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Publisher : Elsevier - Science Direct (الزویر - ساینس دایرکت)
Journal : International Journal of Production Economics, Volume 139, Issue 1, September 2012, Pages 58–64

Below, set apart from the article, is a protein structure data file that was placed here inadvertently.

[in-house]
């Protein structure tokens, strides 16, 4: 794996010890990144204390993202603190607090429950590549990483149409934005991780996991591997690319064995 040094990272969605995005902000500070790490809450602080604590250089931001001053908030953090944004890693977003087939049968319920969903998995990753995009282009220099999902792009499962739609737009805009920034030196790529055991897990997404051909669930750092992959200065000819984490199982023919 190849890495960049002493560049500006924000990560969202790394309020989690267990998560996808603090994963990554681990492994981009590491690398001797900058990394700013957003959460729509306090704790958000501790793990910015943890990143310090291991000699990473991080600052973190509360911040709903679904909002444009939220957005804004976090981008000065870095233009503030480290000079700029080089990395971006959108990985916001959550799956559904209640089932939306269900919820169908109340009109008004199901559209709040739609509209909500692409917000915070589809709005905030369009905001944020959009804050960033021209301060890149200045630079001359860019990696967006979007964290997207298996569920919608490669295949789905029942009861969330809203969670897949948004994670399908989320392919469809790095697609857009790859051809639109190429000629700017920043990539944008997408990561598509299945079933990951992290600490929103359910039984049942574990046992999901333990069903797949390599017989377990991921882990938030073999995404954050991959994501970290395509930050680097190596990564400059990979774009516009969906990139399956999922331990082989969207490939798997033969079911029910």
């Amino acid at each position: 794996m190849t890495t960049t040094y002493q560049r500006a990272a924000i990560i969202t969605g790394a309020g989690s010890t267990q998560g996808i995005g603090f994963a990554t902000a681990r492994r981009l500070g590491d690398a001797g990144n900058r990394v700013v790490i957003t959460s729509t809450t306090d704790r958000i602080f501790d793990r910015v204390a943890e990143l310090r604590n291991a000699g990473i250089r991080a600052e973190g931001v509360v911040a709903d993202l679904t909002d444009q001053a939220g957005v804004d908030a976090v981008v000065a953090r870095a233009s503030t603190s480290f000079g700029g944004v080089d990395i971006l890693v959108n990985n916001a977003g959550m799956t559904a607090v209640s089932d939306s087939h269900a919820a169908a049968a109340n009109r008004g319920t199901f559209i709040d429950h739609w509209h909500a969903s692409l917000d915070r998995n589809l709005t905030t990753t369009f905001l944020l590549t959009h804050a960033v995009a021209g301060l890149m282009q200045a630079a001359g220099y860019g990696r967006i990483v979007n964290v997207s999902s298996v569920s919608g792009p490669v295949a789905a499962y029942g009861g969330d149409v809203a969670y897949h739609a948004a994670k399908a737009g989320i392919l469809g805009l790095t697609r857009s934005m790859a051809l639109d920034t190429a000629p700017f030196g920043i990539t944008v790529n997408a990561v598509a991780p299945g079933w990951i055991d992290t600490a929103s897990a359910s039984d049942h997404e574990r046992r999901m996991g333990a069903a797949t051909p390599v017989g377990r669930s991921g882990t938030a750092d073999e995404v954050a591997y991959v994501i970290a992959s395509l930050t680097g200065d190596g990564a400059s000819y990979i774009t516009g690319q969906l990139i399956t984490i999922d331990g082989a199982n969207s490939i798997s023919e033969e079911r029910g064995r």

We present a quality risk management model for a supplier–assembler structure supply chain. To mitigate quality risks, supply chain members are coordinated by sharing their information. A good example of such supply chain is the keiretsu of Japanese automobile industries. To be able to quick respond to the assembler's feedback (e.g., quality problems) has become a key point of a supplier's competitive edge. This ability is also useful for removing bottlenecks among a supply chain. In the setting of a due-date to treat an assignable cause, because idle risk and delay risk have a trade-off relationship, find out the optimal due-date becomes a problem of great interest to the supplier. We develop a P-chart solution model to help suppliers find out the optimal due-date that minimizes the total cost. We also clarify the relations among various risks by analyzing proposed model. We find that a longer due-time should be set when either the sampling interval is longer or a high quality is demanded.